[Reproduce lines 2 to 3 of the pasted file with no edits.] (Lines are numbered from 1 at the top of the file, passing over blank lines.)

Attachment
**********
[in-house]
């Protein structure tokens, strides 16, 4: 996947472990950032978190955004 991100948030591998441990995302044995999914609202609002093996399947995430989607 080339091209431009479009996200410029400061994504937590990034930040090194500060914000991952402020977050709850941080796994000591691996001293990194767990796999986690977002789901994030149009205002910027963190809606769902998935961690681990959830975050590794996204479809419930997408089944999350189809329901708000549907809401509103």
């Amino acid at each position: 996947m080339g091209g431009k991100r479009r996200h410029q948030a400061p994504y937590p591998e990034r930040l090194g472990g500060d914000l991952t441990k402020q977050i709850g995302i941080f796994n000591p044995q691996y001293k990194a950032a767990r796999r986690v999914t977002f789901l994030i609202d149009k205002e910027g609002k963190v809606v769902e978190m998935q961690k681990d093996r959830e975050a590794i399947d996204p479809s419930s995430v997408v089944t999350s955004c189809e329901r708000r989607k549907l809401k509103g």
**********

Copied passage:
């Protein structure tokens, strides 16, 4: 996947472990950032978190955004 991100948030591998441990995302044995999914609202609002093996399947995430989607 080339091209431009479009996200410029400061994504937590990034930040090194500060914000991952402020977050709850941080796994000591691996001293990194767990796999986690977002789901994030149009205002910027963190809606769902998935961690681990959830975050590794996204479809419930997408089944999350189809329901708000549907809401509103």
């Amino acid at each position: 996947m080339g091209g431009k991100r479009r996200h410029q948030a400061p994504y937590p591998e990034r930040l090194g472990g500060d914000l991952t441990k402020q977050i709850g995302i941080f796994n000591p044995q691996y001293k990194a950032a767990r796999r986690v999914t977002f789901l994030i609202d149009k205002e910027g609002k963190v809606v769902e978190m998935q961690k681990d093996r959830e975050a590794i399947d996204p479809s419930s995430v997408v089944t999350s955004c189809e329901r708000r989607k549907l809401k509103g």